“When volcanic ash blanketed Tonga, roof-based rain collection and access to safe drinking water became an urgent issue for many villages,” says Drew Havea, CSFT founder. “Friends of Tonga helped get large community water tanks installed and even provided small tanks for people with disabilities who couldn’t easily fetch their water. The organization’s support and dedication has helped improve basic quality of life for so many people hit by the recent climate disasters.”

Community members erecting one of the rainwater cisterns purchased by Friends of Tonga.
Courtesy of Michael Hassett

 “Particularly, when it comes to foreign aid, local communities need to have ‘skin in the game,’ ” Hassett said. “The community is invested in the result because they helped make it happen.”

To support teachers, parents and students, Hassett and Collette created a free video read-aloud program in which native English speakers (including a number of the couple’s friends, neighbors and colleagues) volunteered to record themselves reading a children’s book. Using a free Adobe Spark account that connects the book’s pages, text and illustrations with the reader’s voice and a short video, children, along with their parents and teachers, are able to follow along with the books and improve their English skills.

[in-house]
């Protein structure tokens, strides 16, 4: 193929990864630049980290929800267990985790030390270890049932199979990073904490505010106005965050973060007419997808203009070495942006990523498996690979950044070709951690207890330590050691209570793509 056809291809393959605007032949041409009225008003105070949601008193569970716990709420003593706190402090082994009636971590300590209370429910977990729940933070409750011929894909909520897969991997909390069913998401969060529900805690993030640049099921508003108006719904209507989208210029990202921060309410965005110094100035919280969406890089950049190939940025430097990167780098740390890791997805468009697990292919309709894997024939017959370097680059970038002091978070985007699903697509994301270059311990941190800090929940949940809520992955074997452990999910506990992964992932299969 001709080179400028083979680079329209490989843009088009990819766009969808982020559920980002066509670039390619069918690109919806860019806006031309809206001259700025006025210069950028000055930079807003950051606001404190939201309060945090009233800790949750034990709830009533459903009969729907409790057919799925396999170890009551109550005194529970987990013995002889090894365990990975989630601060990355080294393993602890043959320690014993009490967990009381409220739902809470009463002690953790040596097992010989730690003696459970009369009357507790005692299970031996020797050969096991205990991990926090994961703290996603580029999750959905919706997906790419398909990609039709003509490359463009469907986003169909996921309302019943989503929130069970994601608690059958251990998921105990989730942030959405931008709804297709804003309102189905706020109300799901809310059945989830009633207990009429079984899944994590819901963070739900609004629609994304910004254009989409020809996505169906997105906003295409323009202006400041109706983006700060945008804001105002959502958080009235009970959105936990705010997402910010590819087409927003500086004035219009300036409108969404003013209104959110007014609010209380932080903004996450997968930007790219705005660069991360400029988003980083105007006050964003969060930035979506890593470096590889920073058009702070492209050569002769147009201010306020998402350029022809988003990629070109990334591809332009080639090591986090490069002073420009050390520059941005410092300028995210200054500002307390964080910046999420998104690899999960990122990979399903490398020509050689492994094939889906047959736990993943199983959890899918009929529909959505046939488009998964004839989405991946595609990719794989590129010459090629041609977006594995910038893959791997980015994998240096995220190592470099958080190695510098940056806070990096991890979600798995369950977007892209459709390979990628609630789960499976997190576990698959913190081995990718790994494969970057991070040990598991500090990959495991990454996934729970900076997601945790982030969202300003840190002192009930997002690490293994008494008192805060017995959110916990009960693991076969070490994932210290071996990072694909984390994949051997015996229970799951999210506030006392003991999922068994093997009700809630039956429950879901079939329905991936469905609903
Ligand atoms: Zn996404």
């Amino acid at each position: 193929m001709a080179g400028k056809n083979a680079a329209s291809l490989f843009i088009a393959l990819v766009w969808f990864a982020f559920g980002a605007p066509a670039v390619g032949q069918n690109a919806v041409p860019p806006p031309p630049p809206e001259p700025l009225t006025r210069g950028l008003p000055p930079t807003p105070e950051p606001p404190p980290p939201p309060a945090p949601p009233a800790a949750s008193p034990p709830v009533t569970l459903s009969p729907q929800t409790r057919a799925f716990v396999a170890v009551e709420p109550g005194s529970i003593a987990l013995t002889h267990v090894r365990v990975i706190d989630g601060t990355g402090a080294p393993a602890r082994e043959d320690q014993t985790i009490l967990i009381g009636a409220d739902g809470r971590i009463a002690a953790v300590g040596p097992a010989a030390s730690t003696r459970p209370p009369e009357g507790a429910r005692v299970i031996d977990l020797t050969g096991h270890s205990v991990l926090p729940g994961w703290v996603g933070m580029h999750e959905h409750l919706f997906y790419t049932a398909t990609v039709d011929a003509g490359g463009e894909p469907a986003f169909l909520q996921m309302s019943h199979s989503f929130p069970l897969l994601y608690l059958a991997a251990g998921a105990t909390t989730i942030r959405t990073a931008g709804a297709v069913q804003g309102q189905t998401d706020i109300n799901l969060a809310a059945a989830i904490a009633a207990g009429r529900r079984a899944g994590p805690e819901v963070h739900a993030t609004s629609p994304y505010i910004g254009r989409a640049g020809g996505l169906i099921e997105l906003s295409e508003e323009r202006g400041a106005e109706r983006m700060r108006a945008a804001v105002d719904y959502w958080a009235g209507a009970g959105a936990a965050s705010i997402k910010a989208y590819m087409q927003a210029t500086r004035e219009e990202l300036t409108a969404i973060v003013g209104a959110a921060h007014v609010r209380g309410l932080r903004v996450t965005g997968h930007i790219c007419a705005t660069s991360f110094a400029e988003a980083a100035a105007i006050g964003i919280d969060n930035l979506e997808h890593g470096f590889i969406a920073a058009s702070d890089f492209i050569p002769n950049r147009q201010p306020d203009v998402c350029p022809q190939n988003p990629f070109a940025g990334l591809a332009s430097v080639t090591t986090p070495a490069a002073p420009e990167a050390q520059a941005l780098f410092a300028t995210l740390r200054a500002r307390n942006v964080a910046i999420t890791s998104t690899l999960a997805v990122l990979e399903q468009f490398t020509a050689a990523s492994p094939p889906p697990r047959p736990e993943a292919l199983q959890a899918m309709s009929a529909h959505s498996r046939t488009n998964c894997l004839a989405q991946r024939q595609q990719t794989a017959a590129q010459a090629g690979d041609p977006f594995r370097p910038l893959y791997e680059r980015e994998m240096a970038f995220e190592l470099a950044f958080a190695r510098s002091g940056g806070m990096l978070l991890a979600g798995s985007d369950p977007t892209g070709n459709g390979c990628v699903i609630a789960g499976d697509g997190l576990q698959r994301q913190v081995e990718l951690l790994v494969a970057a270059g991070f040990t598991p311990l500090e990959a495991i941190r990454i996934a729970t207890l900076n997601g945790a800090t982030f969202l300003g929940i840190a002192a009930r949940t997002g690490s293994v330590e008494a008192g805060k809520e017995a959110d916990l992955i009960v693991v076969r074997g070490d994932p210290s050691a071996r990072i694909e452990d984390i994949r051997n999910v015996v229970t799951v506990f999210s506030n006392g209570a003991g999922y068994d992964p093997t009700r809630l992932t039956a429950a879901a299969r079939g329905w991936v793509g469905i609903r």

“All of our education programs are opt-in,” Hassett explained. “We don’t swoop in and tell a community what to do; that doesn’t empower people.”

Because FoT’s board members are a mix of former Peace Corps volunteers, Tongan expats and Tongan nationals, the nonprofit is “able to think about issues and how to best address them given the specific challenges and circumstances of this nation,” Hassett said.